As cheerleading has become an increasingly popular sport in school and in competitive leagues, the tumbling passes and stunts that team members perform have become more complex and dangerous.
As the difficulty increases so does the incidence of catastrophic injury and death, and yet so many people wonder, is cheerleading dangerous?
The National Center for Catastrophic Sports Injury Research released an annual report citing cheerleading as responsible for 65.1% of all catastrophic injuries among high school females. Although the traditional image most people have of cheerleading is that of a sideline sport, today’s cheerleaders are performing routines that might challenge the skills of an Olympic gymnast.
In the United States, football is the only sport that ranks higher than cheerleading as the cause of serious injury and death. Routines and acrobatic tricks that dazzle the audience can end up paralyzing or killing a cheerleader if the coach or other team members are behaving carelessly or negligently.
Cheerleading Safety Information
Part of the reason cheerleading injuries are on the rise relates to popularity, and an increased number of participants, by logic, will increase the amount of injuries. The other half of the equation, though, has to do with the fact that cheerleading is not recognized by the NCAA as a competitive sport. Without that official recognition there are no standards with which to govern the safety of practices, hire coaches, hold competitions, or to implement other measures that could help girls 6 through 22 stay safe in the sport.
Without recognition of cheerleading as a competitive sport, these dangerous practices are allowed to continue:
- There are no set requirements for cheerleading coaches, only recommended experience
- Stunts have no restrictions for height, number of persons involved, etc.
- Cheerleading gyms are not regulated for safety
- Medical personnel is not required to be on hand during practices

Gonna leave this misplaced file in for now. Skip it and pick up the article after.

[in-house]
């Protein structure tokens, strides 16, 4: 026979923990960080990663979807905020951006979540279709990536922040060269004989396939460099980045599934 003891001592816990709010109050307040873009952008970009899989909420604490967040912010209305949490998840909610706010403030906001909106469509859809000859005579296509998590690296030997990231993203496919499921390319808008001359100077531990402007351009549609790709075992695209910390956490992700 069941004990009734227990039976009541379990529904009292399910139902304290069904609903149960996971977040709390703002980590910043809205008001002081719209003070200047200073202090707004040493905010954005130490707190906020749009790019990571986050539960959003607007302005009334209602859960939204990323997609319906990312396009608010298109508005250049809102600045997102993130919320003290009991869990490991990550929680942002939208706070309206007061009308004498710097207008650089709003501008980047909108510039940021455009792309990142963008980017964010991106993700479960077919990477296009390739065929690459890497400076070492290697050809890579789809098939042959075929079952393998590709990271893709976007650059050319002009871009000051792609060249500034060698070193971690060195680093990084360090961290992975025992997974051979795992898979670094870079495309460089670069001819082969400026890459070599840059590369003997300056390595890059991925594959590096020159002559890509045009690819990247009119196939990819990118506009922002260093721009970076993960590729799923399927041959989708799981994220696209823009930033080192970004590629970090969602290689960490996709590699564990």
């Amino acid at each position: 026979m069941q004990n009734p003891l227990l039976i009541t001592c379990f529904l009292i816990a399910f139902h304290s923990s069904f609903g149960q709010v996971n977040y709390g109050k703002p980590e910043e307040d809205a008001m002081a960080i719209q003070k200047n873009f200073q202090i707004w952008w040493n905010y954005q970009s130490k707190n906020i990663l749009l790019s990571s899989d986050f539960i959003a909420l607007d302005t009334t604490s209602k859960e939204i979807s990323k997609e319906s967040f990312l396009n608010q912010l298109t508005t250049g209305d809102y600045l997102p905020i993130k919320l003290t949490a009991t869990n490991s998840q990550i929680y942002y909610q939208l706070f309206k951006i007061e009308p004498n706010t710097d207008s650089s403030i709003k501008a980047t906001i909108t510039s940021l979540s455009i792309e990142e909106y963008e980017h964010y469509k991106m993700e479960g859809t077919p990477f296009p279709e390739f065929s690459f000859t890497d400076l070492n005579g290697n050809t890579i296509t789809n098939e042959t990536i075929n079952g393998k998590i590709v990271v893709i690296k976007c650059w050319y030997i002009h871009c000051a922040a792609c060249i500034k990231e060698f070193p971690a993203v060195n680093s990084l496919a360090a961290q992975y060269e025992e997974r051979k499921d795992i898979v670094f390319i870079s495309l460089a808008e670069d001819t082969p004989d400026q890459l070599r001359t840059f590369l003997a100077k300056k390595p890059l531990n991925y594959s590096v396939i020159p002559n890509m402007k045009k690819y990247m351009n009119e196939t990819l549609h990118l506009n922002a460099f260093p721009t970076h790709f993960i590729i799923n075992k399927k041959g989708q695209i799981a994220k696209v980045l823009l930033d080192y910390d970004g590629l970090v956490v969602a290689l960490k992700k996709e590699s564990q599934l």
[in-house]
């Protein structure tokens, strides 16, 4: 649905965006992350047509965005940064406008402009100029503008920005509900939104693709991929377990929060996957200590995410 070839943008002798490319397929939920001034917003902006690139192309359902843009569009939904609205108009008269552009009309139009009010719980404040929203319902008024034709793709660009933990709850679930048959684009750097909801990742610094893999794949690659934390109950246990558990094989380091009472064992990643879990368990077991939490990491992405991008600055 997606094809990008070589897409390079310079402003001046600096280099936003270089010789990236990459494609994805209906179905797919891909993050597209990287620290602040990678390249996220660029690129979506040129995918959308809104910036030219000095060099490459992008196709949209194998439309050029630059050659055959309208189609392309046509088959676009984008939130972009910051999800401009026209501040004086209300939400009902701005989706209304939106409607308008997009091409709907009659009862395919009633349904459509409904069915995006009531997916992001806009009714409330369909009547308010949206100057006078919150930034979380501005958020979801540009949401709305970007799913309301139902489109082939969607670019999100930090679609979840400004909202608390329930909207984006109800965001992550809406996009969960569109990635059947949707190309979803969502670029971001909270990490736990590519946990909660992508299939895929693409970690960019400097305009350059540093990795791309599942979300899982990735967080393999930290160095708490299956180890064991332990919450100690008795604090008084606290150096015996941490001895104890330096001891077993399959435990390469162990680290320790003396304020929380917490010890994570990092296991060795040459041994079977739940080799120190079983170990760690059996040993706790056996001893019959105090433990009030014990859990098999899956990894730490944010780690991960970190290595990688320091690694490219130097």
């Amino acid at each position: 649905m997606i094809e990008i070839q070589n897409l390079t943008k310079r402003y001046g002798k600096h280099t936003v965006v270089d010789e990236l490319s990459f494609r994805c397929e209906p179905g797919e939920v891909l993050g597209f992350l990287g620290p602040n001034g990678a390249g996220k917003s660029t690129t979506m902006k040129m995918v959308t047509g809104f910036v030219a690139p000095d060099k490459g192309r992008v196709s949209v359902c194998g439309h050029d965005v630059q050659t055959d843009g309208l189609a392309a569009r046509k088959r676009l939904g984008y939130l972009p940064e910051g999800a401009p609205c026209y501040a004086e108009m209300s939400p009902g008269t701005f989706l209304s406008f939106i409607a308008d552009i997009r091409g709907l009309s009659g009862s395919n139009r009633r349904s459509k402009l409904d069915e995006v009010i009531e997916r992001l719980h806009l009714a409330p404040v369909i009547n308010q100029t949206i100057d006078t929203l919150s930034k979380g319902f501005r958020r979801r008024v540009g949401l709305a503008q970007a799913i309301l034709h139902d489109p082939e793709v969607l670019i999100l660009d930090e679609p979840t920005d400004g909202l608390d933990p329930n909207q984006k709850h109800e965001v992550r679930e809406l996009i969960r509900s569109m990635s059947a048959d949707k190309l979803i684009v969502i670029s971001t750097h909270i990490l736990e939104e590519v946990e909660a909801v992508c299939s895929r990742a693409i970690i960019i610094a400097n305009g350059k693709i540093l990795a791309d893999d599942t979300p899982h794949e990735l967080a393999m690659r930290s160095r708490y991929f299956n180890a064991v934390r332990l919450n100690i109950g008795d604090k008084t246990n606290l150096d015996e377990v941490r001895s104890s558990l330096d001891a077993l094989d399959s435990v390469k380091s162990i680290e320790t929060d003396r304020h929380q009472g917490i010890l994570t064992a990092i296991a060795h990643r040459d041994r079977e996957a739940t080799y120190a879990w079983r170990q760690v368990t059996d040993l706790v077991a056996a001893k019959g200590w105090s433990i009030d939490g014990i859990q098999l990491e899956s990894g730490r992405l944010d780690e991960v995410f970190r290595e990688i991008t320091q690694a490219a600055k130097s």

- Practices have no standard duration
- Practices have no regulated break/ refuel times
- …and many other dangerous behaviors.
If cheerleading became a sanctioned sport, the incidence of injuries would decrease with restrictions on activities like tossing and throwing, building human pyramids beyond a set height and no standard education and training requirements for coaches.
Injuries from Cheerleading Accidents
In most cases, injuries to cheerleaders occur when a girl is tossed into the air improperly, landing without teammates to catch her, or in a similar situation. In a basket toss, where one cheerleading is tossed up by three others, the cheerleader being tossed is known as the flyer, while the others on the ground are called bases.
If a single base is not in place when the flyer comes down, or if the flyer was thrown awkwardly, the flyer can incur severe bodily injury, head trauma, become paralyzed from the fall or even die.
- Broken back
- Broken neck
- Dental trauma
- Fractured bones
- Ligament tears
- Muscle strains
- Skull fractures
- Spinal trauma
- …and much more
Cheerleading is the absolute most dangerous girls’ sport for a large number of females. Data shows that this includes girls ages 6 through 22, which is a huge demographic at risk for life-altering injuries. Cheerleading coaches must also work harder to educate athletes on the risks of performing stunts and tumbling passes that may be too ambitious for their skill level, or those that could in any way be classified as risky.
Contacting a personal injury attorney with experience in cheerleading accident litigation can be the best recourse for the family of a cheerleader who has suffered serious injury, or in the event of wrongful death. A successful verdict or settlement can mean compensation that will assist the victim in many ways, as well as hold the negligent party accountable for their actions.